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The Beerline Trail, so named because the corridor was once used by freight trains transporting the ingredients for beer to some of Milwaukee’s famous breweries, has contributed to the revitalization of neighborhoods adjacent to the Milwaukee River. Two disconnected segments of the trail are currently open.
The longer, southern section runs through the Riverwest, Harambee and—appropriately—Brewer’s Hill neighborhoods. The trail begins at E. Pleasant Street as a wide sidewalk along Commerce Street and Riverboat Road, until it switches to an off-road path near a dam over the Milwaukee River. A switchback trail midway along this stretch leads up to Kadish Park and adjacent houses; the park is a great spot to take in stunning views of the river and urban skyline. At E. Locust Street, travelers on the Beerline Trail can connect to the Oaf Leaf Trail, a web of trail spanning more than 100 miles throughout the city.
The second segment of the trail begins at the intersection of Burleigh Street and Bremen Street and cuts northwest on the former rail corridor to just north of W. Capitol Drive (State Highway 190). Trail users can take the signed bike route and sidewalk on Humboldt Boulevard north from Gordon Park to Burleigh Street to reach the trailhead for the northern portion. On this stretch, the surroundings are dominated by the charming houses of the Riverwest and Williamsburg Heights neighborhoods.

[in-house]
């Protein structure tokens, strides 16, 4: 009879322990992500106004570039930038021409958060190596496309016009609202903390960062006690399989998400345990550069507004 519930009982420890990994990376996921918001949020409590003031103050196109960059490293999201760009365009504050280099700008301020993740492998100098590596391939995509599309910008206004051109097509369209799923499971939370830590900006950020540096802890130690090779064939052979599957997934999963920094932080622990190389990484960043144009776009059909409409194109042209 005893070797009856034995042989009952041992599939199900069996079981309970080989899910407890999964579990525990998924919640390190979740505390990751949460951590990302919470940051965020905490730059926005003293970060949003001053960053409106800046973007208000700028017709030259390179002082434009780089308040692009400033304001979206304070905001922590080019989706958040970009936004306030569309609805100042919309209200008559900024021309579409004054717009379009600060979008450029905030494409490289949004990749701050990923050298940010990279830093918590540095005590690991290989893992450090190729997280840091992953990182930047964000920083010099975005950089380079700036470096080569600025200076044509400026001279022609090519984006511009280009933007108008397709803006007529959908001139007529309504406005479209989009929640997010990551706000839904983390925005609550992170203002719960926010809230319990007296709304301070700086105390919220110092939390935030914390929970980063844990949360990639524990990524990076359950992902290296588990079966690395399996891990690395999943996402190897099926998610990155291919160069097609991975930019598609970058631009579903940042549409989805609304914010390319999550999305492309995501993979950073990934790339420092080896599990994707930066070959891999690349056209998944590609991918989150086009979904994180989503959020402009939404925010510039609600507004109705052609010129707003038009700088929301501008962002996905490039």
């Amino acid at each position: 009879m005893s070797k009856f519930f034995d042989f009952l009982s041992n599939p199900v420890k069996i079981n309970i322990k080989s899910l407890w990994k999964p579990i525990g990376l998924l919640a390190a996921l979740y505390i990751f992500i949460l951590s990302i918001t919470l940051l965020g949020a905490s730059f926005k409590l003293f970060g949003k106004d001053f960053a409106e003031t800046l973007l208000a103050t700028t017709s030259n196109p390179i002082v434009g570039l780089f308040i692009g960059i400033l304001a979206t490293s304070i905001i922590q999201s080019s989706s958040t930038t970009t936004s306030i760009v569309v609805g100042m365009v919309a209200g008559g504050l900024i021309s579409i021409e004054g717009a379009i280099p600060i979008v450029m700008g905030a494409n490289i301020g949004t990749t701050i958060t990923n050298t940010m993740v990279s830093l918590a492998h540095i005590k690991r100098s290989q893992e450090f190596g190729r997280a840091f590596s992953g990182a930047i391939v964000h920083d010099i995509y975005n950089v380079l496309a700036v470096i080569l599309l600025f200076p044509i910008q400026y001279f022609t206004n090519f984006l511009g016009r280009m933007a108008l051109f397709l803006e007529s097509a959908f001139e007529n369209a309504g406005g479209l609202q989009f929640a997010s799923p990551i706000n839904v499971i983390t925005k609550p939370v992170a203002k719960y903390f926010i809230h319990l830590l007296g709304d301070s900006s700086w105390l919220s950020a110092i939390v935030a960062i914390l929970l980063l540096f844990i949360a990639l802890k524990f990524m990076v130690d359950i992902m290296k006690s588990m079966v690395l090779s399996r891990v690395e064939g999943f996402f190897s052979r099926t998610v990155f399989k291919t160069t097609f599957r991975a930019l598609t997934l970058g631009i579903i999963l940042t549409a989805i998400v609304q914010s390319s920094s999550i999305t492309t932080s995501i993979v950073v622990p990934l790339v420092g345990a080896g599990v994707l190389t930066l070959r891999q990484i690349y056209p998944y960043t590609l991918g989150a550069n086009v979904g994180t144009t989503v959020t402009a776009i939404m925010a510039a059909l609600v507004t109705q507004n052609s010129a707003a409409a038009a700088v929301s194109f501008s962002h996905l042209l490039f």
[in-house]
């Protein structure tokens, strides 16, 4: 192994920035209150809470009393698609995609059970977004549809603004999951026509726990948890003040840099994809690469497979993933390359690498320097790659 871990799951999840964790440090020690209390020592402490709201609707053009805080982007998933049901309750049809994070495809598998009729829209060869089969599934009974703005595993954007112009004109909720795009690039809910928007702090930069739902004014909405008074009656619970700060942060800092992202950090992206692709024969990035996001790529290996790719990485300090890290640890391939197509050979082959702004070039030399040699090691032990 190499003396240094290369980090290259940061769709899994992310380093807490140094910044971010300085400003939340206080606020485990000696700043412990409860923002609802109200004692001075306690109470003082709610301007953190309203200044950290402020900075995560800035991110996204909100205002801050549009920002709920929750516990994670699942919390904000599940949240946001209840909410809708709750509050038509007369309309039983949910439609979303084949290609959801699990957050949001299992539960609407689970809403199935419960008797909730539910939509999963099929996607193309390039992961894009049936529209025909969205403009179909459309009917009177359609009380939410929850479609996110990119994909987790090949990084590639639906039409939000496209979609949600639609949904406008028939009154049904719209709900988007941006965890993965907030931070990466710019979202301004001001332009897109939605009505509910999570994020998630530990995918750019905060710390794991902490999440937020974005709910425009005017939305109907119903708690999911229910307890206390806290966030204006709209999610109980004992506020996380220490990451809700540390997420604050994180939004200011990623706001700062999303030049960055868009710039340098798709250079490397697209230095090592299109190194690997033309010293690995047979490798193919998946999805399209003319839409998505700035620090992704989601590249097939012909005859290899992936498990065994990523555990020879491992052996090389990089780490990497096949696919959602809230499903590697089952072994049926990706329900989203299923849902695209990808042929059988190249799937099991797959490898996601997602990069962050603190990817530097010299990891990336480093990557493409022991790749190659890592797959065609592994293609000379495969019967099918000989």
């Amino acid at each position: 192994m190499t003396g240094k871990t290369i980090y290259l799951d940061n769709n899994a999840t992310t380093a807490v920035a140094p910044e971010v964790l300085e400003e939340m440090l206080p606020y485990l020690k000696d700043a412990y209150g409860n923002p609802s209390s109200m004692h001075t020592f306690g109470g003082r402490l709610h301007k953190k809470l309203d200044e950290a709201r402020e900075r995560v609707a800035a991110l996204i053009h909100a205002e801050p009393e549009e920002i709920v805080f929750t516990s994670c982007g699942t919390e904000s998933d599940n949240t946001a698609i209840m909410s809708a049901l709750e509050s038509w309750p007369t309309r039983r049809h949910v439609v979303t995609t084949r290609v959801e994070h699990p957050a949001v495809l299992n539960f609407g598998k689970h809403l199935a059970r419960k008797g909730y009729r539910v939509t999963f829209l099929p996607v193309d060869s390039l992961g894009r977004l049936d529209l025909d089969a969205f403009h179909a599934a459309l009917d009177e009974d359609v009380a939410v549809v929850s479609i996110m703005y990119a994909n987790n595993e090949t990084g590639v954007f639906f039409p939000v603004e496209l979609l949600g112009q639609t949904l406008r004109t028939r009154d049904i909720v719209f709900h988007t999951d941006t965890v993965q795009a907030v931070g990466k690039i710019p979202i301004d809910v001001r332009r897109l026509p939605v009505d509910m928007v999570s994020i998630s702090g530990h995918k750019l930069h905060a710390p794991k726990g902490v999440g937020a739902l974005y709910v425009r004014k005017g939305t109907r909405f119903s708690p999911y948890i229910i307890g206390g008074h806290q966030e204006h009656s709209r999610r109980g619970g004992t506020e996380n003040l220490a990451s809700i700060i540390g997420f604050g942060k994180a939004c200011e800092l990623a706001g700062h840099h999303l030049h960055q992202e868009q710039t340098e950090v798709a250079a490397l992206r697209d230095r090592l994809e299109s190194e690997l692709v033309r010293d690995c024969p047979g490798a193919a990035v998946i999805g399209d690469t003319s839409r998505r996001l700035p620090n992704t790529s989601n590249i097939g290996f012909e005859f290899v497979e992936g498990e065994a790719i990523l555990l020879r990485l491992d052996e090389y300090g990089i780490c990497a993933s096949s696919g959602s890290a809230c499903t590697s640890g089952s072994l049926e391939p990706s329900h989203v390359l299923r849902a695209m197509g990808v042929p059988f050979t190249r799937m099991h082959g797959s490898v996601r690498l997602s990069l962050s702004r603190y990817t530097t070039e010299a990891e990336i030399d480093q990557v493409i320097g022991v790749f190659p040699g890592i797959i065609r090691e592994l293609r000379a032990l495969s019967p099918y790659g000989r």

Parking for the Beerline Trail is available at Gordon Park on Humboldt Boulevard and along city streets in the Riverwest neighborhood.
I rode the entire trail. It was well maintained, labeled and fun to ride. At Capitol drive you can still see remnants of when it used to be a railroad yard to store the rollingstock for the beer industry. There is a lot of really nice art work along the trail and best of all, you can end the ride at Lakefront Brewery for a cold beer!!
My only gripe is that there are a couple of spots in which you have to ride the road for a block or two because companies have purchased the rights along the original railroad corridor.
I'm really looking forward to the expansion going north.
I just did the segment from Capital Drive down to Burleigh, and given its length and street crossings, the trail is probably better suited for walking. The trail is smooth and in great condition, but the ride is over before it starts, if you know what I mean. I rode it in the dark, and it can be a bit tricky to find the trail on the other side of some of the crossings, but I'm sure this is not likely an issue in the daylight.
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